With lower price points and stronger rental yields, apartments can be an enticing proposition for many investors, however are they a smart investment option?
The short answer is yes, they can be.
However, when it comes to property investing, the general rule is that land appreciates in value, while dwellings depreciate.
This is why houses or villas generally make a better investment option – because they often have a large land component, unlike some apartments.
Another major downside of buying an apartment as an investment property is that you have significantly less control.
In an apartment complex you are just one of many property owners and therefore represent just one of many votes in the strata complex.
If you own a house, you don’t have the inconvenience of having to consult other owners if you want to make changes.
However, if you are set on buying an apartment there are a number of points to consider to ensure you make the best acquisition.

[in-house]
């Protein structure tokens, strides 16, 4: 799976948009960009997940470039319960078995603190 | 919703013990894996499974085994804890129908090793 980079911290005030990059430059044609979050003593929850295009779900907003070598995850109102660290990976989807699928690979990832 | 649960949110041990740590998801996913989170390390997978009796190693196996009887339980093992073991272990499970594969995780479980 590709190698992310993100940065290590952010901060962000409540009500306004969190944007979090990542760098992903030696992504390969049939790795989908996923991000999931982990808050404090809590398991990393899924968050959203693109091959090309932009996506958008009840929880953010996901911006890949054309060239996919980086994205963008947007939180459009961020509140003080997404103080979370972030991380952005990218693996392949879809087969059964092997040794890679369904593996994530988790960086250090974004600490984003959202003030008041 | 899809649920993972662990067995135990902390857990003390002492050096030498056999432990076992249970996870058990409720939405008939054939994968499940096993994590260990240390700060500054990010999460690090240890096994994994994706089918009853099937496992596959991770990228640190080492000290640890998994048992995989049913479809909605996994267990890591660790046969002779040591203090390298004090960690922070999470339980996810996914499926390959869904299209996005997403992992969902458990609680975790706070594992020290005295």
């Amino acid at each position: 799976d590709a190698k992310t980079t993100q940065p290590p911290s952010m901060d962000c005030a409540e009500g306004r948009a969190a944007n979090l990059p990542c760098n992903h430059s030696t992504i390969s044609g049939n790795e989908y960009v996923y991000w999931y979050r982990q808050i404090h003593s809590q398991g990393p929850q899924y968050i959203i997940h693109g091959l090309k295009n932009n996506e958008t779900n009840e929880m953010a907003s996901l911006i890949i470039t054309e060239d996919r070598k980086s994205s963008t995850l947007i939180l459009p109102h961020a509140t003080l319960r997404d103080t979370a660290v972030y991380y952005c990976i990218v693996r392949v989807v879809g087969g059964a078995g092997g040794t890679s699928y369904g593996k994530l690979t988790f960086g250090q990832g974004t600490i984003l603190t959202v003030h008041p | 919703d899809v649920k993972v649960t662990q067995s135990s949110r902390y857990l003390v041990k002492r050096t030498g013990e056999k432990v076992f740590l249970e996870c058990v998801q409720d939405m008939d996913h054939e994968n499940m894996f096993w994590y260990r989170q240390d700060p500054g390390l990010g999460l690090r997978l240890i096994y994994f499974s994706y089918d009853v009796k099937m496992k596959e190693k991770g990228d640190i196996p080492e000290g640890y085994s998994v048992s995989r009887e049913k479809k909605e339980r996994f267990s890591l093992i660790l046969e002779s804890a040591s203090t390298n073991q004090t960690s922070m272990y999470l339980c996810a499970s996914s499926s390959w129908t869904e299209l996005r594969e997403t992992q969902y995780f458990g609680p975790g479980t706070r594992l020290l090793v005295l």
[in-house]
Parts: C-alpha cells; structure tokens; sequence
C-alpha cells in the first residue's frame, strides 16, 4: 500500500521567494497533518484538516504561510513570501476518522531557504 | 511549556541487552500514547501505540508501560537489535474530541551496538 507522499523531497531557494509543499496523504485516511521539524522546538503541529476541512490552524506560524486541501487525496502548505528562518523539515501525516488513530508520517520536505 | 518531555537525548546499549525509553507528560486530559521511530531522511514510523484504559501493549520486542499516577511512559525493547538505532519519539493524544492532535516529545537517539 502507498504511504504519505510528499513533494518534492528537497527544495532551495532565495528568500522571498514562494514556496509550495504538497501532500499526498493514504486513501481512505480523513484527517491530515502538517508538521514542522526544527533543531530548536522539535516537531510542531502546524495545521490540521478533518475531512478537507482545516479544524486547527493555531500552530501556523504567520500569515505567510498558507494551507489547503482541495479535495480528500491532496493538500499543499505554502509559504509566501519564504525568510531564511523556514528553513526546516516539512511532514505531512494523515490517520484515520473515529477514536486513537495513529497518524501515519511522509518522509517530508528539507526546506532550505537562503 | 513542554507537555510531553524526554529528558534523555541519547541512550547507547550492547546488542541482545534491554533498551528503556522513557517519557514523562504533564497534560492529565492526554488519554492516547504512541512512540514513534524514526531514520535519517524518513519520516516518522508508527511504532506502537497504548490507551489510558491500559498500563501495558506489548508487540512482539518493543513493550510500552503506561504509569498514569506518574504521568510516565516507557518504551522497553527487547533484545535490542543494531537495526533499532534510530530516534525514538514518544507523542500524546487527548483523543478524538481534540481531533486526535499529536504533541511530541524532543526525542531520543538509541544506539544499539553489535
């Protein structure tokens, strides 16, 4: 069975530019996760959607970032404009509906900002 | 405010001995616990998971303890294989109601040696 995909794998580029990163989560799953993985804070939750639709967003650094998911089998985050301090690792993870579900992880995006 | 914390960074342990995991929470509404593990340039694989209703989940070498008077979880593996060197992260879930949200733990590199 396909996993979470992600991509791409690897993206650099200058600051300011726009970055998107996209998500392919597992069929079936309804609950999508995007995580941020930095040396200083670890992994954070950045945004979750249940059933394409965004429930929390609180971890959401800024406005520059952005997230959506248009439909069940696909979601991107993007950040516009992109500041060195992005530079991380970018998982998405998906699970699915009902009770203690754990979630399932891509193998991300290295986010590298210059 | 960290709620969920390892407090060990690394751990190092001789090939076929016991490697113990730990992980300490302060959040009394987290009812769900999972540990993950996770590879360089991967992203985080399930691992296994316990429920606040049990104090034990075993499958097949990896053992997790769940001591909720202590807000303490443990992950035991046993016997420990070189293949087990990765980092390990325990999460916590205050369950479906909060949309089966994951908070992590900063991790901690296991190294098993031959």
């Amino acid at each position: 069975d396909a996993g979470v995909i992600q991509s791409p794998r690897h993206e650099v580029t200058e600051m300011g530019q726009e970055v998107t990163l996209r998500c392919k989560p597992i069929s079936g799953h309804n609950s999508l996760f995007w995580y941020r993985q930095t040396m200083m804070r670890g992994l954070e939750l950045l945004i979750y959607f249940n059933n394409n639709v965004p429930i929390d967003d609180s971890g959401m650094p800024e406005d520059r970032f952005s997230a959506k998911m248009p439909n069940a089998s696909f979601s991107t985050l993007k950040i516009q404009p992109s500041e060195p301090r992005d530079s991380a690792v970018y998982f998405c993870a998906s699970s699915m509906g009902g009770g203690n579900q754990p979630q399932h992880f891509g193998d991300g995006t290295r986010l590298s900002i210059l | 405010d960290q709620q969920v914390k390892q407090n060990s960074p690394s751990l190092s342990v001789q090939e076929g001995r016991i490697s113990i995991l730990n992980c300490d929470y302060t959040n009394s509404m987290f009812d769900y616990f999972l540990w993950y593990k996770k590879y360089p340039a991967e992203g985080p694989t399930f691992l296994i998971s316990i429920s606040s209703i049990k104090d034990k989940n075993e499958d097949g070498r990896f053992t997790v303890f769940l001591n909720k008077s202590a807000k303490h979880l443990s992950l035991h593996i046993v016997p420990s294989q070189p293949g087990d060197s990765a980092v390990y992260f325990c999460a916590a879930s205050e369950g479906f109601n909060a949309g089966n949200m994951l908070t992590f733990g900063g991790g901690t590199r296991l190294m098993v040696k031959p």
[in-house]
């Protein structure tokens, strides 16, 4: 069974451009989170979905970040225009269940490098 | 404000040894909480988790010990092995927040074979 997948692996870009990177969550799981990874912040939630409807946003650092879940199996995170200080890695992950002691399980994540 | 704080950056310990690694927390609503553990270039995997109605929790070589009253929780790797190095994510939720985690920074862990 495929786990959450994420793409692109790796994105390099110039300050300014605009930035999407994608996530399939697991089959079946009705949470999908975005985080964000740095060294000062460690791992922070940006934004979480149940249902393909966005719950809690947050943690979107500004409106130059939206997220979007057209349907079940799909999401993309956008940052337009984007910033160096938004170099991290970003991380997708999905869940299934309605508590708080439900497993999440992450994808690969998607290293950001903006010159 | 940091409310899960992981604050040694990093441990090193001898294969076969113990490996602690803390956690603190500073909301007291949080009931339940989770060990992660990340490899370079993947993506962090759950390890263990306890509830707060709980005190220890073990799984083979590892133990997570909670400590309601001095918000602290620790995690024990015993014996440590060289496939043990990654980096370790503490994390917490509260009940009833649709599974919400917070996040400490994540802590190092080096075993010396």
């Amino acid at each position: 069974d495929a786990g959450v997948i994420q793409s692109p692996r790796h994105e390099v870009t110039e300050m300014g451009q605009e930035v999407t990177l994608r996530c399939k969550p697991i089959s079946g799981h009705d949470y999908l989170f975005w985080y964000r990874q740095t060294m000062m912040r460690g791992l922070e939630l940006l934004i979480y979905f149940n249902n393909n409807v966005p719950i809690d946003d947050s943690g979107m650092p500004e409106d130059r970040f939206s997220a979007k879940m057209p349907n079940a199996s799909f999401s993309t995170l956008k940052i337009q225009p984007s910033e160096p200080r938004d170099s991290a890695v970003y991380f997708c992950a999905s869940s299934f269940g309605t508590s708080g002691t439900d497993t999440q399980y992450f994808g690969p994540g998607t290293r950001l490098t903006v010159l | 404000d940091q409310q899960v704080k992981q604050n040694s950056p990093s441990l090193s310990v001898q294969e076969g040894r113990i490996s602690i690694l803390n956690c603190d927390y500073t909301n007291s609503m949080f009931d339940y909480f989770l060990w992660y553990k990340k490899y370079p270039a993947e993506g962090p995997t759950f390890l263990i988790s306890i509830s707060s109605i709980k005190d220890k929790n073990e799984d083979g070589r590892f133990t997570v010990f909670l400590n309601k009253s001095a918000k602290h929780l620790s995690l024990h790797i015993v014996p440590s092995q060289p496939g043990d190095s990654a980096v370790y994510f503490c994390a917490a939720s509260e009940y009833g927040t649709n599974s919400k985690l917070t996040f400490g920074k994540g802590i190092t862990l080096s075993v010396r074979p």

Firstly, high-rise apartment buildings, especially in the CBD of major cities, should generally be avoided by property investors.
This is because additional supply of high-rise buildings, often with hundreds of extra apartments, can be constantly built in the immediate area and weigh down capital growth of existing dwellings.
Alternatively, investors should seek low-rise, or boutique, apartment complexes in areas where planning rules cap the number of apartment buildings. This will limit the capacity for new supply to be added in the area and will help to support capital growth.
Furthermore, low-rise apartment buildings have a higher land-to-value ratio than high-rise complexes, and therefore are better placed to increase in value.
It’s also important to buy an apartment in a complex with a high ratio of owner-occupiers, as they tend to maintain the property to a higher standard, are less likely to sell and are easily contactable for maintenance issues.
Another key consideration is the additional amenities an apartment complex offers. Pools, gyms, saunas and other luxury facilities might be appealing initially, however these frills often result in higher strata fees for the owner and can reduce net rental returns.
While apartments generally aren’t viewed as a great investment option for all, they can suit some investors depending on their individual circumstances.
As usual though, it’s best to speak with a professional buyer’s agent to ensure an apartment suits your investment plans.